Analysis of Whitman’s Bivouac on a Mountain Side
First published after the conclusion of the Civil War in 1865, Walt Whitman’s poem “Bivouac on a Mountain Side” portrays more than just the tangible picture of a transcendentalist’s vision. The mood of the poem reflects the author’s observations and visions of the Civil War while stationed in Washington and Virginia as well as his beliefs about the war by use of imagery and symbolism.
The use of imagery in “Bivouac on a Mountain Side” is one of the compelling factors that draws the reader into the poem so that he/she no longer reads what Whitman is writing, but rather sees what he is describing and understands Whitman’s place in the war. Different from other Whitman poems, “Bivouac on a Mountain Side” does not contain the title phrase anywhere in the body of the poem, but rather sets the stage for the described scene. Whitman’s use of imagery in “Bivouac on a Mountain Side” provides the basis for symbolic representation in the poem. In the first line of the poem, “I see before me now a traveling army halting”, begins the description of a troop that he is observing. Starting with the second line of the poem, Whitman attaches meaning to each of the elements in the poem. “A fertile valley spread, with barns and the orchards of summer” symbolizes the peaceful stillness of a country that has not been torn by war. In a sense, the second line is used to represent an unadulterated America. However, behind that lies “the terraced sides of a mountain, abrupt, in places rising high, broken with rocks, with clinging cedars, and with tall shapes dingily seen” (lines 3 and 4). The description of this grand and almost menacing mountain, in contrast to the val...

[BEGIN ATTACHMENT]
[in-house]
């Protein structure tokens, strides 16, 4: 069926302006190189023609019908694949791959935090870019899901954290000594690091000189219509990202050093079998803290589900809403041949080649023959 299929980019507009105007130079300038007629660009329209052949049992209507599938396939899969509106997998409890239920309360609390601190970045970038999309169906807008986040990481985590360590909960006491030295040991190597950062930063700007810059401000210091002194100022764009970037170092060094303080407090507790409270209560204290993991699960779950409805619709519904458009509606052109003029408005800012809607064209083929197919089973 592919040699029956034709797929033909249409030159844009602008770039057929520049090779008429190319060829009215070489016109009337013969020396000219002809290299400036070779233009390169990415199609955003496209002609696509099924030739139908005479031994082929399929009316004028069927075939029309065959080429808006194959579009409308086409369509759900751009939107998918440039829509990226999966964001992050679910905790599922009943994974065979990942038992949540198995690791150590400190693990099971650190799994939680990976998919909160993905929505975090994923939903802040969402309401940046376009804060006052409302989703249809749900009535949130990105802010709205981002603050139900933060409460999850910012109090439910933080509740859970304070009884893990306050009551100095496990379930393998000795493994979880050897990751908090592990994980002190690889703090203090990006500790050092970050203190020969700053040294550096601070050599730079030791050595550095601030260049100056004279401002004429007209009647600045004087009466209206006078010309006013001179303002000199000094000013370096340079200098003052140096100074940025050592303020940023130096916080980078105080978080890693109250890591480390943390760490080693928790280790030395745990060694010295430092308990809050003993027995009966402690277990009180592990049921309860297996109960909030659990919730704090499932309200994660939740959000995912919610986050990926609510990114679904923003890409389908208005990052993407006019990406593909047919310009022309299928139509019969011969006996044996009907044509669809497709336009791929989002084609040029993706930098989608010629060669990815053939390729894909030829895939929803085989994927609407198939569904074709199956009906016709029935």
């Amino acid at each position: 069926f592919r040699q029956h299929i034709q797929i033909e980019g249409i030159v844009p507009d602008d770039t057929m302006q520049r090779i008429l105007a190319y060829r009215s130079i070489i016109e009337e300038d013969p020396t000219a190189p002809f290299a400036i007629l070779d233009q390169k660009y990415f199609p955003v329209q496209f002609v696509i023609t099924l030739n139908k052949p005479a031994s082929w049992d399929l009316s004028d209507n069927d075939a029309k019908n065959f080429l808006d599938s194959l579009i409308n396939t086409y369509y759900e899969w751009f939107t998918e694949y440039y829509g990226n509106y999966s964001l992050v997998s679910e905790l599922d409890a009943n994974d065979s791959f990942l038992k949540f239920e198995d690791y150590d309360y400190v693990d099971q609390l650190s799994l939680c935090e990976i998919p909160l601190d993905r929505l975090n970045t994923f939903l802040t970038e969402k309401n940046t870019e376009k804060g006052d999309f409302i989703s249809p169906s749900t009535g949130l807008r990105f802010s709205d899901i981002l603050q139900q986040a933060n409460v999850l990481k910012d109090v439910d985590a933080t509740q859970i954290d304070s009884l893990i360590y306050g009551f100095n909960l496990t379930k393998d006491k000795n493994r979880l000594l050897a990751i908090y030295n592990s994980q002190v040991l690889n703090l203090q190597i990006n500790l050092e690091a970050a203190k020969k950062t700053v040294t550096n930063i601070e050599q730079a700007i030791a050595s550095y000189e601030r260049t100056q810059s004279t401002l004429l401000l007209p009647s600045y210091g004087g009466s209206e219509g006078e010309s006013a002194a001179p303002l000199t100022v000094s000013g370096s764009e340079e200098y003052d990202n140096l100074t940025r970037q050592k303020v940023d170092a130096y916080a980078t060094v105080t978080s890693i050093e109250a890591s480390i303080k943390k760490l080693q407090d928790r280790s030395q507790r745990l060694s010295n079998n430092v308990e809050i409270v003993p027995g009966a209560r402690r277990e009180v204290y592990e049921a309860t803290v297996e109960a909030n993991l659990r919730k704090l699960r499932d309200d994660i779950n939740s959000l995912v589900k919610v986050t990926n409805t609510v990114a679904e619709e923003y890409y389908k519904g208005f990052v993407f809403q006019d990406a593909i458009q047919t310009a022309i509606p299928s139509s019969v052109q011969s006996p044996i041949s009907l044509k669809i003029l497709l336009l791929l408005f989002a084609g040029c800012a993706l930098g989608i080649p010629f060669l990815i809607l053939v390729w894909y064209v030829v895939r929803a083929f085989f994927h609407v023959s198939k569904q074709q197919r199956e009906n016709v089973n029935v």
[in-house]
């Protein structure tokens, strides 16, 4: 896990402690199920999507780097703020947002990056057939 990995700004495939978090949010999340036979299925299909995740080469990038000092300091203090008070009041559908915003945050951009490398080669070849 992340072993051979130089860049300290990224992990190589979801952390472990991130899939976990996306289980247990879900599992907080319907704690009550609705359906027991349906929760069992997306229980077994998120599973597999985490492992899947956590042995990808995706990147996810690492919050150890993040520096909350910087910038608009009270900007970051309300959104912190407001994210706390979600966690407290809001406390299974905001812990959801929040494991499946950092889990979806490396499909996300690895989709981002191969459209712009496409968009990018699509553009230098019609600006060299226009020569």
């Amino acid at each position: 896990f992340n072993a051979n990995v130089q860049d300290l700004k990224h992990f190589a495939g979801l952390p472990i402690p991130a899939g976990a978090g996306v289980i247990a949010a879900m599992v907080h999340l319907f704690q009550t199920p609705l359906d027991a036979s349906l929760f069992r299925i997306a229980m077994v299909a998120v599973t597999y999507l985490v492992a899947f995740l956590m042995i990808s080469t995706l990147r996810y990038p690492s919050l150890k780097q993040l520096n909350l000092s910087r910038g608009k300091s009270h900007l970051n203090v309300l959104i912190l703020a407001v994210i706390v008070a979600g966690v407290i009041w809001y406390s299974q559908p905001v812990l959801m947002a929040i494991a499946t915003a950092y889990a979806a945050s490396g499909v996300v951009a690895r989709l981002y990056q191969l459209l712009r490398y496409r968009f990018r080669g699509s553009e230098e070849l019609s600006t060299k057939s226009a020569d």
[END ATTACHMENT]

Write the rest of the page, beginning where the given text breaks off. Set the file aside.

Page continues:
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...ut first hand observations of the war taking place around him. Looking deeper into the poem enables the reader to gain Whitman’s insight about the soldiers during the war: their fear, excitement, and hope.
(1) I see before me now a traveling army halting
(2) Below a fertile valley spread, with barns and the orchards of summer,
(3) Behind, the terraced sides of a mountain, abrupt, in places rising high,
(4) Broken, with rocks, with clinging cedars, with tall shapes dingily seen,
(5) The numerous camp-fires scatter’d near and far, some away up on the mountain,
(6) The shadowy forms of men and horses, looming, large-sized, flickering
(7) And over all the sky- the sky! Far, far out of reach, studded, breaking out, the eternal stars